WASHINGTON — The United States has officially moved to withdraw from the World Health Organization (WHO) as its national count of COVID-19 cases is approaching 3 million with over 130,000 deaths.
On Tuesday, Congress received formal notification of the decision from President Donald Trump, tweeted Democratic Senator Bob Menendez, ranking member of the Senate Committee on Foreign Relations.
“To call Trump’s response to COVID chaotic & incoherent doesn’t do it justice. This won’t protect American lives or interests — it leaves Americans sick & America alone,” Menendez said.
Stephane Dujarric, spokesman for UN Secretary-General Antonio Guterres, confirmed on Tuesday that the United States had submitted its withdrawal notification to Guterres on Monday.
According to the spokesman, the United States is a party to the WHO Constitution since June 1948, and its participation in the organization was accepted by the World Health Assembly “with certain conditions set out by the U.S. for its eventual withdrawal from the WHO.”
“The said conditions include giving a one-year notice and fully meeting the payment of assessed financial obligations,” said Dujarric.
Trump and his administration have repeatedly assailed the WHO for months and threatened to cut ties with the organization. In mid-April, he announced that his administration would halt U.S. funding to the international health agency.
The administration’s move “has few supporters, even from Republicans in Congress,” noted Lauren Clason in a story posted on Roll Call, a newspaper and website published in Washington, D.C., on Tuesday.
“I disagree with the president’s decision,” said Chair of Senate Committee on Health, Education, Labor and Pensions Lamar Alexander — a top Republican — in a statement.
“Withdrawing U.S. membership could, among other things, interfere with clinical trials that are essential to the development of vaccines, which citizens of the United States, as well as others in the world, need,” said Alexander, the senior Senator from Tennessee.
According to a piece published by the Hill, public health experts and Democrats have also raised alarms that the decision may be “short-sighted and could undercut the global response to the pandemic.”
“The timing of the administration’s decision has drawn intense scrutiny and is likely to spur questions about U.S. involvement in global efforts to develop a coronavirus vaccine,” said the Hill report.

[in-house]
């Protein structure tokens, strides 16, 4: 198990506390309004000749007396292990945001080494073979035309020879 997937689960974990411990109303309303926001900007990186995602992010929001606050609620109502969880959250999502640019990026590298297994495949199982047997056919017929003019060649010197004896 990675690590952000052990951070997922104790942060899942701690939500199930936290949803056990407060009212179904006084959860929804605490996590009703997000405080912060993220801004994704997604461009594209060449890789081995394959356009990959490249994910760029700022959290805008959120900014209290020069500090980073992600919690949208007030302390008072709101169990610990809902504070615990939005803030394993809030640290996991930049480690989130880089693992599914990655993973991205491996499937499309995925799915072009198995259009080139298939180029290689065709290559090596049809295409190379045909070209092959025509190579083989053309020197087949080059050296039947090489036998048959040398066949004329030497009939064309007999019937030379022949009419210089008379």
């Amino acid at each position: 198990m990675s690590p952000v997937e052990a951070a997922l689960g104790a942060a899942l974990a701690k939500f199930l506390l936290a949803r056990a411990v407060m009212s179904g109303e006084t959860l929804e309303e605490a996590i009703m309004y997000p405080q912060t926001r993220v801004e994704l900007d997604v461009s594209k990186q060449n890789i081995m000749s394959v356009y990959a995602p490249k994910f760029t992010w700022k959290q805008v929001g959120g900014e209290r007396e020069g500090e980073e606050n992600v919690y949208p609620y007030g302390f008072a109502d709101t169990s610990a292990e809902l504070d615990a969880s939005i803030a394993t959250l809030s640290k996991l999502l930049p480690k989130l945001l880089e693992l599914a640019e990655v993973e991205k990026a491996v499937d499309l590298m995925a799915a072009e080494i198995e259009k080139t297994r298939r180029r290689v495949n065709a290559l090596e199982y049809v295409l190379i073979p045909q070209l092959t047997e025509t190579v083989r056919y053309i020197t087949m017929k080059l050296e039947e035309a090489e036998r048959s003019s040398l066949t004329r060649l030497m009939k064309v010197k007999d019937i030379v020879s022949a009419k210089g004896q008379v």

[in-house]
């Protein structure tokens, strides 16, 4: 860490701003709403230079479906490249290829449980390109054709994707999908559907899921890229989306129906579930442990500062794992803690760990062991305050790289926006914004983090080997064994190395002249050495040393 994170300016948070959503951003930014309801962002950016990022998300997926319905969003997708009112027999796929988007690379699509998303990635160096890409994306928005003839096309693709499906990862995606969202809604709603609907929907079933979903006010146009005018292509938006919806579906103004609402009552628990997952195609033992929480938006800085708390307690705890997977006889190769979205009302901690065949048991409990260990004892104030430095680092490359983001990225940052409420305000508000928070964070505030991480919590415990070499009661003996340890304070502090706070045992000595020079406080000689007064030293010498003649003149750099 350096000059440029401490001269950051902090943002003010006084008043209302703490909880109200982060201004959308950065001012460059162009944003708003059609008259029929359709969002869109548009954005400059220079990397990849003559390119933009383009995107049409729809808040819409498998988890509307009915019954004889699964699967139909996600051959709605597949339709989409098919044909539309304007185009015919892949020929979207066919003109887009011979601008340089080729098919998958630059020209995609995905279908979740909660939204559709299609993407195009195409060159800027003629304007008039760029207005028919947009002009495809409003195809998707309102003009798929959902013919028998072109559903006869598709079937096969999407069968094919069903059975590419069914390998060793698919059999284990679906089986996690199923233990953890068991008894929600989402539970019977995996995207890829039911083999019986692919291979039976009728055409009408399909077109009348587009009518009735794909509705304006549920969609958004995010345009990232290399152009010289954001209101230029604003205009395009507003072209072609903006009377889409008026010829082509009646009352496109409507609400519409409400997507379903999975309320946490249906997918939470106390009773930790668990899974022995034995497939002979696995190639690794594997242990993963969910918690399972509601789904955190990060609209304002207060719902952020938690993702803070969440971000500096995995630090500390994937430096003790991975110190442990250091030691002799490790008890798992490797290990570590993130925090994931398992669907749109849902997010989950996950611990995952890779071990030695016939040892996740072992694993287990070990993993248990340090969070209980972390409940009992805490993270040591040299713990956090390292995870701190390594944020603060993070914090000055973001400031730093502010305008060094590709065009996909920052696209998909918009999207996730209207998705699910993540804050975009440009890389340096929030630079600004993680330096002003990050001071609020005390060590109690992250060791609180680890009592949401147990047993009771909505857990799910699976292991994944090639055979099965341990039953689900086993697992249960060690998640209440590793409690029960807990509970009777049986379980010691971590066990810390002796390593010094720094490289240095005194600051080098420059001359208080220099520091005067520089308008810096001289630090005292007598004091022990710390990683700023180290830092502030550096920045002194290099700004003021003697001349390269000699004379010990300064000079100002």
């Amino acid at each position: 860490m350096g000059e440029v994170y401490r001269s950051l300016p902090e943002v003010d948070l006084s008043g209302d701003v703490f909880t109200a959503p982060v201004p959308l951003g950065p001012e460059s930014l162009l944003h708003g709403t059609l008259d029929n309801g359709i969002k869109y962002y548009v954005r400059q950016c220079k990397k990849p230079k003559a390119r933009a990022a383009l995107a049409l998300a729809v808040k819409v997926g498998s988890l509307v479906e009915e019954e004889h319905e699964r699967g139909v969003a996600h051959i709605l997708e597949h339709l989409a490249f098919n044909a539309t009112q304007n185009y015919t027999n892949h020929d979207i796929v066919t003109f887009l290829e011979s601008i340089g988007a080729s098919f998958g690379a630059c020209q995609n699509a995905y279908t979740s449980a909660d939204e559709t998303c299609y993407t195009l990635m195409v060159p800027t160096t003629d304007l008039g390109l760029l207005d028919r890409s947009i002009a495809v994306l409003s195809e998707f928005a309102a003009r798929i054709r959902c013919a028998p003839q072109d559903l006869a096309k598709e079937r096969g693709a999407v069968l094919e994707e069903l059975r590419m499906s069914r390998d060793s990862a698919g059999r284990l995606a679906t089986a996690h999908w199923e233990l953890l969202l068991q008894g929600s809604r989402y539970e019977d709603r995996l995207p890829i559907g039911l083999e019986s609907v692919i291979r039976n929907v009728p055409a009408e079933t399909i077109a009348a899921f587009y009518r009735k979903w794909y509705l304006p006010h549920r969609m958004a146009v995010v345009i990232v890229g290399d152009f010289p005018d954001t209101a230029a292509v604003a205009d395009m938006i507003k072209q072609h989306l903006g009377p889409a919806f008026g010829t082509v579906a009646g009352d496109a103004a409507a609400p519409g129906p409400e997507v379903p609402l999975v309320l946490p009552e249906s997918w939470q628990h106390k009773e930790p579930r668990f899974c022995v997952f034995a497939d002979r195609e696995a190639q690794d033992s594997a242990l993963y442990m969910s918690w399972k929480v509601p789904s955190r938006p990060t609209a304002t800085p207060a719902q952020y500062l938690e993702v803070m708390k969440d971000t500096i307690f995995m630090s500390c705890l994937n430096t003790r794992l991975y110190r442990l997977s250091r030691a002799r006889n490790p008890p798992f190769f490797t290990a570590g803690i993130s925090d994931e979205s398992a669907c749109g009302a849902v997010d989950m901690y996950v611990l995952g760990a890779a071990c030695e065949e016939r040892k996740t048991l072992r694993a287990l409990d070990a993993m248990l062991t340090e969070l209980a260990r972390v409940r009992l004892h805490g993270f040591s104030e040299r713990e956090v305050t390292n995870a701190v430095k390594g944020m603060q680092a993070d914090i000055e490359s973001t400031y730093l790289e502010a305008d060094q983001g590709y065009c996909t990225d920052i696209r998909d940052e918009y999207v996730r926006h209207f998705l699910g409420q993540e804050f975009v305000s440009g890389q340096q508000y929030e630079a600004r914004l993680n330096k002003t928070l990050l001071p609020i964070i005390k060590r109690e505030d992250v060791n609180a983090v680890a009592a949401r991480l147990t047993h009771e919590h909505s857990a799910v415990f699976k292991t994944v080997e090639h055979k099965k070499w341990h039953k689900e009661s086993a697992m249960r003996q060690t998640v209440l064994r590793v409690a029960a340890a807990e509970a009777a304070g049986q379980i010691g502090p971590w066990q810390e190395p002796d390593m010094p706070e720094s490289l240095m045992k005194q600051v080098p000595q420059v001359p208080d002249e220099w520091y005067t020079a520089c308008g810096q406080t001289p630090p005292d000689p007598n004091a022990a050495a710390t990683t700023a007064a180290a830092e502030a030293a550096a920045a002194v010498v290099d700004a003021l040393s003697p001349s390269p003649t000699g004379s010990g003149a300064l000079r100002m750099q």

“Abandoning our seat at the table leaves the United States out of global decision-making to combat the virus and global efforts to develop and access vaccines and therapeutics, leaving us more vulnerable to COVID-19 while diminishing our position as the leader in global health,” said Thomas File, Jr., president of the Infectious Diseases Society of America, in a statement.
“This decision is irresponsible, reckless, and utterly incomprehensible. Withdrawing from the @WHO in the midst of the greatest public health crisis of our lifetime is a self-destructive move. More Americans will be hurt by this careless choice,” tweeted Eric Swalwell, representative for California’s 15th congressional district in the House.
BEHIND THE DECISION
In the battle against the COVID-19 pandemic, different groups in Washington have taken different stances on the WHO membership, against the backdrop of the forthcoming general elections scheduled for November.
As Trump pushed the withdrawal from the WHO, Joe Biden, the presumptive Democratic presidential nominee, however, said he would rejoin the WHO immediately if he wins.
“Americans are safer when America is engaged in strengthening global health. On my first day as President, I will rejoin the @WHO and restore our leadership on the world stage,” the former vice president tweeted.
Meanwhile, critics said behind Trump’s WHO attacks are “an attempt to deflect blame from his own mishandling of the coronavirus outbreak — and one that will end up hurting the U.S.,” said a report by USA Today on Tuesday.
“Deflecting blame onto the WHO won’t reverse the administration’s mistakes or undo the suffering our country has endured,” said Representative Eliot Engel for New York’s 16th congressional district.
“The president needs to get serious about stopping this pandemic’s lethal spread by restoring our membership in the WHO, ramping up testing, and encouraging everyone to practice social distancing and wear masks,” said Engel, also chairman of the House Foreign Affairs Committee.
Amanda Glassman, a public health expert and executive vice president of the Center for Global Development think tank, warned the world is facing not only the current threat of COVID-19 but also the treat of future pandemics.
“Withdrawal is counterintuitive at best and dangerous to human life at worst. The U.S. Congress should immediately explore what power it has to prevent this from happening,” Glassman said.
“The U.S. should use its influence to strengthen and reform the WHO, not abandon it at a time when the world needs it most,” said Gayle Smith, who served on the National Security Council and other top positions in the Obama administration.